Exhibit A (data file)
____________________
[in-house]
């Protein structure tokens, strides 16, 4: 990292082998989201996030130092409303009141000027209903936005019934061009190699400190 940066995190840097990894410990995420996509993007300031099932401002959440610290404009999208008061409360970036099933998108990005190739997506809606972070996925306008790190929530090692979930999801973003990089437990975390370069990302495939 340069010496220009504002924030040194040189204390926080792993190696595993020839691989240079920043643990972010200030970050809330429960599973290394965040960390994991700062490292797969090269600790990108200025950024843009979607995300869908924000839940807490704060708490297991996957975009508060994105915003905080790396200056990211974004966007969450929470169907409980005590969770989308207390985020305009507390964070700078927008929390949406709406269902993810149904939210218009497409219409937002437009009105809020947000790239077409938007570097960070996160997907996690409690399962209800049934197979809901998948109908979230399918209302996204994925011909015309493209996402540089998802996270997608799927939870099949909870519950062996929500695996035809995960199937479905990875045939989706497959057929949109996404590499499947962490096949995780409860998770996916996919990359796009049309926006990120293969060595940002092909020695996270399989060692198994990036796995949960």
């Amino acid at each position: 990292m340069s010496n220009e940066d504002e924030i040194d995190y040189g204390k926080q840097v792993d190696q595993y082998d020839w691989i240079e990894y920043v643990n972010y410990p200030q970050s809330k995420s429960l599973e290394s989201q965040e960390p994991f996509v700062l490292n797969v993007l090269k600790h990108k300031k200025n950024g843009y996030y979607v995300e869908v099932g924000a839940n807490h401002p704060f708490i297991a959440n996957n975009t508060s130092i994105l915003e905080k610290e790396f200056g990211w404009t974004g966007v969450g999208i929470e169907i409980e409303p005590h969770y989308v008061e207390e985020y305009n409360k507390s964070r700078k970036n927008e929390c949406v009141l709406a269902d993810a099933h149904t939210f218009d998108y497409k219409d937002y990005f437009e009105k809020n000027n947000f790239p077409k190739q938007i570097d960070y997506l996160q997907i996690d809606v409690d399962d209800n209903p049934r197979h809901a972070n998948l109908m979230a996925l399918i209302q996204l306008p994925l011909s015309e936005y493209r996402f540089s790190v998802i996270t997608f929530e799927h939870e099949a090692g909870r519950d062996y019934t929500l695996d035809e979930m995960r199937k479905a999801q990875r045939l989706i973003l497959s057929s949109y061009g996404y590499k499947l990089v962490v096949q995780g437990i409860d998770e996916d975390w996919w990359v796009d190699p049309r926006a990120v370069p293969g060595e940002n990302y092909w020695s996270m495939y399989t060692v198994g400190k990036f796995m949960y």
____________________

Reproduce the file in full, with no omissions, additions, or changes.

[in-house]
């Protein structure tokens, strides 16, 4: 990292082998989201996030130092409303009141000027209903936005019934061009190699400190 940066995190840097990894410990995420996509993007300031099932401002959440610290404009999208008061409360970036099933998108990005190739997506809606972070996925306008790190929530090692979930999801973003990089437990975390370069990302495939 340069010496220009504002924030040194040189204390926080792993190696595993020839691989240079920043643990972010200030970050809330429960599973290394965040960390994991700062490292797969090269600790990108200025950024843009979607995300869908924000839940807490704060708490297991996957975009508060994105915003905080790396200056990211974004966007969450929470169907409980005590969770989308207390985020305009507390964070700078927008929390949406709406269902993810149904939210218009497409219409937002437009009105809020947000790239077409938007570097960070996160997907996690409690399962209800049934197979809901998948109908979230399918209302996204994925011909015309493209996402540089998802996270997608799927939870099949909870519950062996929500695996035809995960199937479905990875045939989706497959057929949109996404590499499947962490096949995780409860998770996916996919990359796009049309926006990120293969060595940002092909020695996270399989060692198994990036796995949960």
């Amino acid at each position: 990292m340069s010496n220009e940066d504002e924030i040194d995190y040189g204390k926080q840097v792993d190696q595993y082998d020839w691989i240079e990894y920043v643990n972010y410990p200030q970050s809330k995420s429960l599973e290394s989201q965040e960390p994991f996509v700062l490292n797969v993007l090269k600790h990108k300031k200025n950024g843009y996030y979607v995300e869908v099932g924000a839940n807490h401002p704060f708490i297991a959440n996957n975009t508060s130092i994105l915003e905080k610290e790396f200056g990211w404009t974004g966007v969450g999208i929470e169907i409980e409303p005590h969770y989308v008061e207390e985020y305009n409360k507390s964070r700078k970036n927008e929390c949406v009141l709406a269902d993810a099933h149904t939210f218009d998108y497409k219409d937002y990005f437009e009105k809020n000027n947000f790239p077409k190739q938007i570097d960070y997506l996160q997907i996690d809606v409690d399962d209800n209903p049934r197979h809901a972070n998948l109908m979230a996925l399918i209302q996204l306008p994925l011909s015309e936005y493209r996402f540089s790190v998802i996270t997608f929530e799927h939870e099949a090692g909870r519950d062996y019934t929500l695996d035809e979930m995960r199937k479905a999801q990875r045939l989706i973003l497959s057929s949109y061009g996404y590499k499947l990089v962490v096949q995780g437990i409860d998770e996916d975390w996919w990359v796009d190699p049309r926006a990120v370069p293969g060595e940002n990302y092909w020695s996270m495939y399989t060692v198994g400190k990036f796995m949960y």